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Unhinged Science: Endangered Animals You Should Care About- Tarsiers

The opinions expressed in this article are the writer’s own and do not reflect the views of Her Campus.

My first-year physical anthropology professor introduced to me the weirdest little primates, and it only feels fair I introduce them to you.

           So, without further ado, meet the tarsier.

           Residing in Southeast Asia, tarsiers are named after the freakishly long bone in their ankle, called the tarsals. The tarsier is one of the smallest primates in existence, beaten out by the pigmy mouse lemur. They measure a measly 9-16cm, and have the largest eyes (a whopping 1.5cm in diameter) in comparison to the body size of all mammals (but does that really surprise you? Look at those suckers!). The large eyes and the huge visual cortex are most likely to make up for the fact that they don’t have the reflective layer in their eyes that most other nocturnal animals do. Each eye is bigger than their brain, and since their eyes are so big, they can’t move in their sockets. This led to their ability of being able to turn their heads 180°, Exorcist-style.

           That’s not where the bizarreness stops with these little fellas, oh no. It gets better -- or worse -- depending on your opinion thus far.

           Tarsiers, also known as a Disney Princesses’ worst nightmare, are the only entirely carnivorous primate, eating lizards, bugs, rodents, and even small birds.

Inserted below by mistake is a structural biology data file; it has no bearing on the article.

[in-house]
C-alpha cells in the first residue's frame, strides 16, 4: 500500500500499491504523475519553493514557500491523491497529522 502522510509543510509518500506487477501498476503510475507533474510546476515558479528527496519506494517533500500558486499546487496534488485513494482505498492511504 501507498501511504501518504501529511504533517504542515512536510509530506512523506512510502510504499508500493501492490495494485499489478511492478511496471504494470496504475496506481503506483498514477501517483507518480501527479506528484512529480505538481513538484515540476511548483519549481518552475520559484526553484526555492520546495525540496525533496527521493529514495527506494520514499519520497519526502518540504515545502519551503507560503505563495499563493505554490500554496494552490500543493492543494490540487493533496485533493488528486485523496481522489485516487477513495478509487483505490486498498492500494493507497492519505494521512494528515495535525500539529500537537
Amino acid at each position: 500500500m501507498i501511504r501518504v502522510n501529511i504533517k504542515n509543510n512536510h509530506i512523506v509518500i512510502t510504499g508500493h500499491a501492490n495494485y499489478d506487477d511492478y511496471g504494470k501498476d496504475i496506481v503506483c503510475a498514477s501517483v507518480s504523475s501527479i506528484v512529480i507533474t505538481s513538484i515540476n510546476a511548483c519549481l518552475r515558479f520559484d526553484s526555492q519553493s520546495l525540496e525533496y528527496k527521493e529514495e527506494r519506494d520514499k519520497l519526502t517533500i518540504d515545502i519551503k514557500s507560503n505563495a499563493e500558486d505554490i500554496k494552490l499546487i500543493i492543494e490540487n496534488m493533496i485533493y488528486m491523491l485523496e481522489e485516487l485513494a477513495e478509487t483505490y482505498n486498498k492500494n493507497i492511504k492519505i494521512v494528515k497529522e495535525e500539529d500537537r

Within one day of being born, these little buggers can climb a tree. To compare, I, a 19-year-old, still cannot. With the help of their tail and the frog-like pads on their fingers, they move through the forest by launching themselves from tree to tree, driven by their peculiarly long legs. And their third finger is about the same length as their upper arm.

These Baby-Yoda-meets-beat-up-teddy-bear looking creatures also have ears that are constantly in motion. They move independently from each other and can detect the high frequencies emitted by their prey.

Tarsiers usually live in small family groups or pairs and are social within their groupings. They are very territorial and will fight with neighboring groups that wander into their territory, like two siblings fighting over a spot on the couch.

These anxious little guys are a part of the order Primates, like humans, and they are an important piece of the puzzle that is human evolution. Currently, deforestation, hunting, and pesticides are the biggest causes of endangerment for tarsiers, and all the species of tarsiers are either threatened or endangered. One might think that keeping some in captivity may help to ensure safety for this species, but tarsiers don’t do well in captivity; when stressed, which is common in captivity, they bang their heads on their cages until they die. Because of this, habitat preservation is our best bet at protecting our distant cousins.

So, would I love to see these little guys and gals one day? Of course! Would I want to run into them while wandering the forest at night? Absolutely not.

Regardless of how their beady little eyes or freakishly long fingers make you feel, I think it's safe to say that they’re cool little primates, and we should do everything we can to ensure these freaks of nature can live prosperously together. But not too close together. 

Jaime Nemett

UWindsor '24

Jaime is an undergrad student in Forensics Science with a concentration in Biology at UWindsor. In her spare time, she enjoys reading, music, drawing, and rewatching her favourite TV shows and movies.
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